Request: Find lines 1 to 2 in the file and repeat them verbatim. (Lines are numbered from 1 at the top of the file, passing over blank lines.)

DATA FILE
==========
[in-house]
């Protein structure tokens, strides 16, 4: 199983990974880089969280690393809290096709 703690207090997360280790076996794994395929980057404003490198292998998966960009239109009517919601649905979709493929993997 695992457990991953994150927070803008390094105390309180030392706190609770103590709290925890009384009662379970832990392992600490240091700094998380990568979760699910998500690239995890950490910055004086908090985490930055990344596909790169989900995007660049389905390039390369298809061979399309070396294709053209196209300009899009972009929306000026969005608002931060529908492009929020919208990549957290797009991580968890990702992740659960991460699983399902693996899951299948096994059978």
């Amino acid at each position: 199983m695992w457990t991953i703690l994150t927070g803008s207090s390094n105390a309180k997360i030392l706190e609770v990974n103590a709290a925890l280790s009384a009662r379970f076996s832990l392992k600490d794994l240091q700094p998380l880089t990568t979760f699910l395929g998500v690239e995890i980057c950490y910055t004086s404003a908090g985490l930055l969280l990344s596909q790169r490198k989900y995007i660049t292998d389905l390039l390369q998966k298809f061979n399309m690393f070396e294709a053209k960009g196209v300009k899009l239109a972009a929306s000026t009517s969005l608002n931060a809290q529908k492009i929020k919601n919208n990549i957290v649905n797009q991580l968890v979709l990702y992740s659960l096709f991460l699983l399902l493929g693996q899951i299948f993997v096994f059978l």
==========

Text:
[in-house]
């Protein structure tokens, strides 16, 4: 199983990974880089969280690393809290096709 703690207090997360280790076996794994395929980057404003490198292998998966960009239109009517919601649905979709493929993997 695992457990991953994150927070803008390094105390309180030392706190609770103590709290925890009384009662379970832990392992600490240091700094998380990568979760699910998500690239995890950490910055004086908090985490930055990344596909790169989900995007660049389905390039390369298809061979399309070396294709053209196209300009899009972009929306000026969005608002931060529908492009929020919208990549957290797009991580968890990702992740659960991460699983399902693996899951299948096994059978």